|Publication number||US7293096 B1|
|Application number||US 09/965,932|
|Publication date||Nov 6, 2007|
|Filing date||Sep 28, 2001|
|Priority date||Sep 28, 2001|
|Also published as||US7328268|
|Publication number||09965932, 965932, US 7293096 B1, US 7293096B1, US-B1-7293096, US7293096 B1, US7293096B1|
|Inventors||Richard Foltak, Lio Cheng|
|Original Assignee||Cisco Technology, Inc.|
|Export Citation||BiBTeX, EndNote, RefMan|
|Patent Citations (19), Non-Patent Citations (8), Referenced by (10), Classifications (9), Legal Events (3)|
|External Links: USPTO, USPTO Assignment, Espacenet|
1. Field of the Invention
The present invention generally relates to data network processing and, more particularly, to maintaining a AAA common session id for a call over a data network that involves multiple networking devices.
2. Description of the Related Art
AAA (Authentication, Authorization, and Accounting) is a general term used for the operation and management of authentication and billing systems used in data networking devices. Standard bodies such as the IETF (The Internet Engineering Task Force) have developed protocols such as Radius, to serve as open AAA client/server models. Other companies, such as Cisco Systems, Inc., have also developed proprietary AAA protocols such as TACACS+ to address their own niche requirements. One common aspect of all AAA protocols is that each must provide a means to identify a given session with a unique identifier. However, current implementations limit this identifier to a single data networking device. The Radius protocol supports this identifier via attribute 44, the Accounting-Session-Id. The TACACS+ protocol supports this identifier via the task_id attribute. The identifier will be referred to generically herein as the “session identifier” or “session id.”
A method, system, and apparatus are provided for maintaining a common session identifier for a call over a network. The method comprises providing a session identifier to an off-load server. In at least one embodiment, providing the session identifier further comprises providing the session identifier as a non-required parameter in accordance with a tunnel protocol. In at least one other embodiment, the method comprises inspecting a session setup request received from an access server for a session identifier value and determining whether the session identifier value has been provided. The method further comprises, if the session identifier value is not provided by the access server, assigning the session identifier value.
The system comprises a network access server and an off-load server. The network access server is configured to generate a session identifier. The off-load server is coupled to receive the session identifier from the network access server. In at least one embodiment, the network access server is configured to provide the session identifier to the off-load server in a non-required parameter string according to a tunnel protocol.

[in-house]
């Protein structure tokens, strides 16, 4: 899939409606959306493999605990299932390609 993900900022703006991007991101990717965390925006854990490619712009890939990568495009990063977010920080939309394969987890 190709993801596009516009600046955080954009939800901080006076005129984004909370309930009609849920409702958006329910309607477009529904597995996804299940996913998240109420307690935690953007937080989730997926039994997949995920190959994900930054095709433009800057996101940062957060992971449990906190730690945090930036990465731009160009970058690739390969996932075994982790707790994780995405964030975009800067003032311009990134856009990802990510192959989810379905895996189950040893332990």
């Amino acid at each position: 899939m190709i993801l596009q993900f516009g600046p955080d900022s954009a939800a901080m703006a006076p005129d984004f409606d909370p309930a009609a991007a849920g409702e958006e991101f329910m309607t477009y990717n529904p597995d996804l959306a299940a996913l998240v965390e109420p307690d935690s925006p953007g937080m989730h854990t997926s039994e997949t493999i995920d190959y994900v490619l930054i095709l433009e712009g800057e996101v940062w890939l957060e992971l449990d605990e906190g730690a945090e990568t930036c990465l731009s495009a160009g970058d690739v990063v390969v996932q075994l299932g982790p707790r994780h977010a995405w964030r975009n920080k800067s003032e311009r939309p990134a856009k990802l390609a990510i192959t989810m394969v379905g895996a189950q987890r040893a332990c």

The apparatus comprises means for providing a session identifier from an access server to an off-load server. In at least one embodiment, means for providing a session identifier further comprises means for providing the session identifier as a non-required parameter in accordance with a tunnel protocol. In at least one other embodiment, the apparatus comprises means for inspecting a session setup request received from an access server for a session identifier value and means for determining whether the session identifier value is provided by the access server. The apparatus further comprises means for assigning the session identifier value if the session identifier value is not provided by the access server.
The present invention may be better understood, and its numerous objects, features, and advantages made apparent to those skilled in the art by referencing the accompanying drawings.
The use of the same reference symbols in different drawings indicates similar or identical items.
The following sets forth a detailed description of a mode for carrying out the invention. The description is intended to be illustrative of the invention and should not be taken to be limiting.
The networks illustrated in
It will be noted that the variable identifier “N” is used in
Private network dial-in services typically do not maintain their own NAS(s) 28, as this would require installing and maintaining these devices throughout the service's geographic area. That is, a private network dial-in service would have to install NAS equipment at every PSTN area code for which it offers service. Many private network dial-in services wish to avoid the large expense associated with such installation and maintenance. Accordingly, other companies (such as UUNet, Qwest, Genuity, etc.), act as wholesalers for such private network providers. They maintain POPs (Point of Presence) throughout the geographic areas they service, leasing capacity to other private network companies.